Summary: John Newton believed that God’s grace taught him to fear. But we’re not supposed to be afraid of anything are we?

OPEN: Does anybody know what the date was this Last Friday? (Friday the 13th)

Both Fridays and the number 13 have both been considered “unlucky” down thru the ages.

The number 13, for example:

The Turks so disliked that number that they practically removed it from their vocabulary (Brewer, 1894).

Many cities do not have a 13th Street or a 13th Avenue.

Many buildings don’t have a 13th floor.

And according to information I had a number of years ago, some airlines refused to have a Flight 13 or even a row of seats with that number.

As for the fear of Friday old wives tales say that you should:

Never change your bed on Friday; it will bring bad dreams.

Never start a trip on Friday or you will have misfortune.

If you cut your nails on Friday, you cut them for sorrow.

Ships that set sail on a Friday will have bad luck

You put those two together - Friday and the number 13 - and you can end up with a whole bunch of people that are actually afraid of that date on the calendar. Dr. Donald Dossey, a psycho-therapist specializing in the treatment of phobias estimates that fully 8% (21 million) of the people in America are frightened of Friday 13th

APPLY: People can become afraid of the strangest things.

But the Bible tells us that God’s people should not be. We should not be a people of fear.

Fully 365 times in Scripture, God tells us “Do not fear” or “Fear not” or something similar.

365 times – that’s one time for every day of the year.

And Psalms 118:6 tells us WHY we should not fear: “The LORD is with me; I will not be afraid. What can man do to me?”

Now, because this is true, many of gotten the mistaken impression that God doesn’t endorse fear. That God would never want us to be afraid of anything. But, that’s not true.

Proverbs 9:10 says "The fear of the LORD is the beginning of wisdom…”

Ecclesiastes 12:13: “…Fear God and keep his commandments, for this is the whole duty of man”

And Jesus taught: “Do not be afraid of those who kill the body but cannot kill the soul. Rather, be afraid of the One who can destroy both soul and body in hell.” Matthew 10:28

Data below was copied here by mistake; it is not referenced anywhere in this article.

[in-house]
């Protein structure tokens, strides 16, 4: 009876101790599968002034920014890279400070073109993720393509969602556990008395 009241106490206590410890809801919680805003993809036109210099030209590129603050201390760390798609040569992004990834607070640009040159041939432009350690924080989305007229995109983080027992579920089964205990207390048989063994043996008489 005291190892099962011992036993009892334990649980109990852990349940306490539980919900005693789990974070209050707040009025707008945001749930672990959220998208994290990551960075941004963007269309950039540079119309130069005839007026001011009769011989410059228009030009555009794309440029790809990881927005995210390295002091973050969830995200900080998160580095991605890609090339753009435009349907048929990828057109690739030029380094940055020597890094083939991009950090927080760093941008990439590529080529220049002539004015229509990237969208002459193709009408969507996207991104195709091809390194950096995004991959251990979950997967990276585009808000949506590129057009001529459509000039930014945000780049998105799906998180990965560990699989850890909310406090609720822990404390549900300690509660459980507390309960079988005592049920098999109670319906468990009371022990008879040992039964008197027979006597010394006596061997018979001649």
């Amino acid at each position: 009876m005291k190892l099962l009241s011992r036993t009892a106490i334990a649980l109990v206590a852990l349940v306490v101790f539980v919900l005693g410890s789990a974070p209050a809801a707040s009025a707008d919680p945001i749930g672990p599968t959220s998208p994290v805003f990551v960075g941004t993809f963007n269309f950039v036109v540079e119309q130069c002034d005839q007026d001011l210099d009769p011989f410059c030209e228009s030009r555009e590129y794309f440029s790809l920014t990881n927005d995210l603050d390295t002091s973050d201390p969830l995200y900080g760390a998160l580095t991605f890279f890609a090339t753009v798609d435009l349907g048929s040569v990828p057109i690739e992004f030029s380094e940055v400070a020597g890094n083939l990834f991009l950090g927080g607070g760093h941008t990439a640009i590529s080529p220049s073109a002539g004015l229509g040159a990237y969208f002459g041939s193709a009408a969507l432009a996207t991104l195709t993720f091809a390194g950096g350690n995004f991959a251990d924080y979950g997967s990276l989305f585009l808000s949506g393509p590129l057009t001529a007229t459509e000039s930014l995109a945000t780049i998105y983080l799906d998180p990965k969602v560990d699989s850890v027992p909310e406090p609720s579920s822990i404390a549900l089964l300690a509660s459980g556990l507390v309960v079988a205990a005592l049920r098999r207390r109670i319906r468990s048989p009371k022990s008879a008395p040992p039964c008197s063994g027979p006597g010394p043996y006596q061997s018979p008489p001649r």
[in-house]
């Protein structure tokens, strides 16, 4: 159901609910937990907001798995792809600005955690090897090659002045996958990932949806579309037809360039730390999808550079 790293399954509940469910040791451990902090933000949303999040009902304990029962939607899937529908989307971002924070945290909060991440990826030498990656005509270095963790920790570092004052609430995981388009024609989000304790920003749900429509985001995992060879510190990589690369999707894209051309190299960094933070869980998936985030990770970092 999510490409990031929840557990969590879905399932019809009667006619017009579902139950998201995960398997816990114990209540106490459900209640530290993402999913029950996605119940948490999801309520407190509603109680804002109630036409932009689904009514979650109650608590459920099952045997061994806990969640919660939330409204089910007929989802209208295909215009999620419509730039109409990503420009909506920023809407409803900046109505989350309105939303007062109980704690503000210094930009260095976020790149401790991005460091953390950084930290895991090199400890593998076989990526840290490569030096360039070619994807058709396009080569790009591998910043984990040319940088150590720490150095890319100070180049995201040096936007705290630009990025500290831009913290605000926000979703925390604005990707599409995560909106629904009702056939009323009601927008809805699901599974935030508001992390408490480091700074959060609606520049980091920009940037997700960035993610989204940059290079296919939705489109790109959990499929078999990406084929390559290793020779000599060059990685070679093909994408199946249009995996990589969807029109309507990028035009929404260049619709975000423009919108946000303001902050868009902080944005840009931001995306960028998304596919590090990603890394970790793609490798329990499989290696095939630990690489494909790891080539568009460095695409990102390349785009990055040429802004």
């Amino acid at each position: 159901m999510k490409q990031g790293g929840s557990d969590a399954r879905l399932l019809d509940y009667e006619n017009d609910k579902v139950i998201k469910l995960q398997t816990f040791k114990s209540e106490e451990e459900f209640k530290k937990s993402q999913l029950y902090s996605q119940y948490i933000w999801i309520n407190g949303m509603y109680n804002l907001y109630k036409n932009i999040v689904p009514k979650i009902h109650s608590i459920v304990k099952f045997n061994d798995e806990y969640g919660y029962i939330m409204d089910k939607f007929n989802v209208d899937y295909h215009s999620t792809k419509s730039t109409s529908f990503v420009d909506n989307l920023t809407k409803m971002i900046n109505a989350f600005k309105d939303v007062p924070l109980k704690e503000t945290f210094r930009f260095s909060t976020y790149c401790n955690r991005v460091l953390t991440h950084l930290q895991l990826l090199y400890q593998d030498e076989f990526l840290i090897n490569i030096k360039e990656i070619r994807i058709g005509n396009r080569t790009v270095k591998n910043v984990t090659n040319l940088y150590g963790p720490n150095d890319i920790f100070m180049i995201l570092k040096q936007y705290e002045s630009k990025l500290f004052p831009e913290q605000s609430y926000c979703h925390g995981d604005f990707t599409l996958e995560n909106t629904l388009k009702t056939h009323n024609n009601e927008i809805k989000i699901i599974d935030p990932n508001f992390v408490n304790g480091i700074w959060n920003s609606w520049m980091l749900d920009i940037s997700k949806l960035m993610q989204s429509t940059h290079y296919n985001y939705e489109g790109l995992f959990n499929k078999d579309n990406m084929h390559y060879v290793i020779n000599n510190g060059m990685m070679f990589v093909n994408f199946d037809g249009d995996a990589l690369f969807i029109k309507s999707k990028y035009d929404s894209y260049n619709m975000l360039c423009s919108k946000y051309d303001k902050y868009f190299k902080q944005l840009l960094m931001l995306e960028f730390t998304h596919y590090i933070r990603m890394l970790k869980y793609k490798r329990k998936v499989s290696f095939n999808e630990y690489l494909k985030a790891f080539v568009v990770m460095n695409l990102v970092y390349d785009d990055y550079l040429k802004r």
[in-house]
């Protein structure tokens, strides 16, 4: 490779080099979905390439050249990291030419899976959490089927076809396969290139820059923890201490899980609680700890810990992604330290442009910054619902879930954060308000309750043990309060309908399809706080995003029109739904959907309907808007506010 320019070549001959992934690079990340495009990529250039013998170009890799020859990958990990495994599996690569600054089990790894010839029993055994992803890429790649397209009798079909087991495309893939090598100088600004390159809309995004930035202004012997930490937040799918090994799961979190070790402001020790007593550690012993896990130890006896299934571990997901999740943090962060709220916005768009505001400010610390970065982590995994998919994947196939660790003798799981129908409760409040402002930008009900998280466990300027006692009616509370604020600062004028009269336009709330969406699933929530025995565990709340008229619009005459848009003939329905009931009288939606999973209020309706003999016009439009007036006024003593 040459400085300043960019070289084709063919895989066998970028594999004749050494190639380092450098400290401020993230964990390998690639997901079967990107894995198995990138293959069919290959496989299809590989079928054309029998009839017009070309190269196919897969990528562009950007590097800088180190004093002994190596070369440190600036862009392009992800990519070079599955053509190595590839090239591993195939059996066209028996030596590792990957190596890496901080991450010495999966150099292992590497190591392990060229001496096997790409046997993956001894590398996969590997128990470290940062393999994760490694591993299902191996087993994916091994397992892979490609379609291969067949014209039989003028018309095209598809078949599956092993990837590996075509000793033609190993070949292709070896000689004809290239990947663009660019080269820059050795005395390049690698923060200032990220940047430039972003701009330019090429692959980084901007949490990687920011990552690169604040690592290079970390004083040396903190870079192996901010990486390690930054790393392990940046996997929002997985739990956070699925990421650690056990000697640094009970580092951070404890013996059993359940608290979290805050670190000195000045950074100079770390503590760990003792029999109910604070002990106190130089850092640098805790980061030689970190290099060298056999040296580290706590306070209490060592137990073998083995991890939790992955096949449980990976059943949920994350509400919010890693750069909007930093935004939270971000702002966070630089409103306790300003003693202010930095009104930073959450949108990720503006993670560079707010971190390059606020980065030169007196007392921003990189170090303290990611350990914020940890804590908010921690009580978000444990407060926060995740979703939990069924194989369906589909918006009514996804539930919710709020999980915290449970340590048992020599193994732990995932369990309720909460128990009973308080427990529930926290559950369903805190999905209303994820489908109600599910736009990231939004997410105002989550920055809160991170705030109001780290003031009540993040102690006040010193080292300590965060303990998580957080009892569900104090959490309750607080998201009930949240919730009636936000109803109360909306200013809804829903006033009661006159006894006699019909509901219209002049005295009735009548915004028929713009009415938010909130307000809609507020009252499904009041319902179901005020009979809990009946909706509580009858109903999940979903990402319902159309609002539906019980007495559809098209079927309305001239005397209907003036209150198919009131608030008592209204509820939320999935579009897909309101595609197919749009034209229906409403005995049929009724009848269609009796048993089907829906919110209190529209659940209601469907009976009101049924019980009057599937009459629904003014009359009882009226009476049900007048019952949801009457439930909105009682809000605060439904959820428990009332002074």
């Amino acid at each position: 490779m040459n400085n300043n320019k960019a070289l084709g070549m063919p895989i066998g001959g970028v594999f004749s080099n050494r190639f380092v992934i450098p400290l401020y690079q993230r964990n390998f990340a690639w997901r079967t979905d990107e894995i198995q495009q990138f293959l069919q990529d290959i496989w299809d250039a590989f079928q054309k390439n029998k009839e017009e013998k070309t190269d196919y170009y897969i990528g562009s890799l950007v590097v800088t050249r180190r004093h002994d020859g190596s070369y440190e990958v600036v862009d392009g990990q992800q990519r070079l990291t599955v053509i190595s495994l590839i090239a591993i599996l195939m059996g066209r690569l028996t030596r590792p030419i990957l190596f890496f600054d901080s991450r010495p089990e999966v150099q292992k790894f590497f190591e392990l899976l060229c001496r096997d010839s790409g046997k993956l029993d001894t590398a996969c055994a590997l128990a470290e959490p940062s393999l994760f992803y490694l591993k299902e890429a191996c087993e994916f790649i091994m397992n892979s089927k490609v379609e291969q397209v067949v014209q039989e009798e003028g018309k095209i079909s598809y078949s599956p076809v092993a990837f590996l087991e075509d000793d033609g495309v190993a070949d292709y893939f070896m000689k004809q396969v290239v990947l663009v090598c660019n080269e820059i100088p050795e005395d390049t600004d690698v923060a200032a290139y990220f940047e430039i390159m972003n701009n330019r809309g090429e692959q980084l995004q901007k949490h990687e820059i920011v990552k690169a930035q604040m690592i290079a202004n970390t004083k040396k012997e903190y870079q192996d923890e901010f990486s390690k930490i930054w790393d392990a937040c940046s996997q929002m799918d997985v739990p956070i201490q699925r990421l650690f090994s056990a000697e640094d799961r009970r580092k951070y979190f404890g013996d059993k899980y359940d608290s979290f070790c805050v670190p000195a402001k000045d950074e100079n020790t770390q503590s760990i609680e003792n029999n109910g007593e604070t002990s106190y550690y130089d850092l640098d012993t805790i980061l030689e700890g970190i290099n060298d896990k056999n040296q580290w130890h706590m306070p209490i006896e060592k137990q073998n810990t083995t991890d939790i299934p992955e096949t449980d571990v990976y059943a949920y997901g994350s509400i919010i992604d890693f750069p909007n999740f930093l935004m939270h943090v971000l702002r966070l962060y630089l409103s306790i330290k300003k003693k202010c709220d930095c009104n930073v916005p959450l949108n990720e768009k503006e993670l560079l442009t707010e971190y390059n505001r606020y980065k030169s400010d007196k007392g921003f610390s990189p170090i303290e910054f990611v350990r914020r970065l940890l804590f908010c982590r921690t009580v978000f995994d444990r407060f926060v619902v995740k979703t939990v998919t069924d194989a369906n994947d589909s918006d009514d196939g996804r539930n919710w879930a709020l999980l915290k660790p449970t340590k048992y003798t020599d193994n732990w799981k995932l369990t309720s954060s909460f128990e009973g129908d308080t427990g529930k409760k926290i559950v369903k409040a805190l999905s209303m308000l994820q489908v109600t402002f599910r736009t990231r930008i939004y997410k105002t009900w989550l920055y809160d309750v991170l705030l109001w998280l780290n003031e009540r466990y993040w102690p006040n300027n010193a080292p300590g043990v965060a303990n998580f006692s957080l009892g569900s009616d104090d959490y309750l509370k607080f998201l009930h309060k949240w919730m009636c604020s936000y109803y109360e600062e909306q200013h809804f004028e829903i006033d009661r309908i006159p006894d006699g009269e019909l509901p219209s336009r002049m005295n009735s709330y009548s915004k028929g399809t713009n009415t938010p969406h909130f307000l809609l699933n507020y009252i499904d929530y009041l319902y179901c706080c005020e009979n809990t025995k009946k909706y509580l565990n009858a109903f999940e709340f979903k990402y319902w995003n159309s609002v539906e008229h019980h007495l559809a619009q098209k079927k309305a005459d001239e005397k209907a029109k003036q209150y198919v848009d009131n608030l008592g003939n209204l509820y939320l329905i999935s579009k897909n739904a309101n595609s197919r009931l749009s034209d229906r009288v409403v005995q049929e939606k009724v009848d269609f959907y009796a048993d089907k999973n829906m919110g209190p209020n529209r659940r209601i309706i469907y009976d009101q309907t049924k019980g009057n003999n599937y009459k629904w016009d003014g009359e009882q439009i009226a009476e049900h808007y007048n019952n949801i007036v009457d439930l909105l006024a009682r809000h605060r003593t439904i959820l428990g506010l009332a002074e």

This concept of fearing God was very real to John Newton. When he wrote his song “Amazing Grace” he included this verse:

“It was grace that taught my heart to fear, and grace my fears relieved

How precious did that grace appear, the hour I first believed.”

ILLUS: For those of you who weren’t here a couple of weeks ago - before he became a preacher John Newton was a wicked man. If there was something evil he could do... and he could figure out a way to do it… he did it.

In fact, his wickedness was so obvious, that when his ship, the Greyhound, was caught in a terrible storm at sea, the captain seriously suggested throwing him overboard like Jonah because he believed Newton’s wickedness was the cause of all their misery.

During the 9 terrifying hours of a storm that had everyone – including Newton – praying.

John Newton said: "I concluded my sins were too great to be forgiven. I waited with fear and impatience to receive my doom."

Newton was afraid.

And he later came to believe that his fear was God’s tool to get his attention.

“It was grace that taught my heart to fear”

John Newton believed God had to bring him to his knees in FEAR before he would ever give his life to Jesus. But once he did do that - give his life to Jesus - he became a fireball.

He was determined, focused, and unstoppable.

According to one author “To London’s ‘smart society,’ John Newton was… an evangelical, but the “worst” kind: a fanatic who denounced all the self-indulgences and pleasures that society loved the most.” Focus On The Family Feb, 07 page 15, Paul McCusker

But Newton didn’t care. He didn’t care what they thought. He wasn’t in love with the world around him, he was in love with Jesus

.But he got that way because “it was grace that taught his heart to fear”


Acts chapter 9 tells us a similar story about a man named Saul (we know him as Paul)

Saul was a very righteous Pharisee who had been responsible for the death of. the first Christian martyr to die for the faith – Stephen.

Saul became fanatical in his opposition to the church. He hated the name of Jesus and he hated anyone who belonged to our Lord. By the time we get to Acts 9, Saul has obtained letters of authority from the Sanhedrin, and he’s on his way to Damascus with an armed guard, determined to arrest any Christian he can find there - and bring them back in chains.

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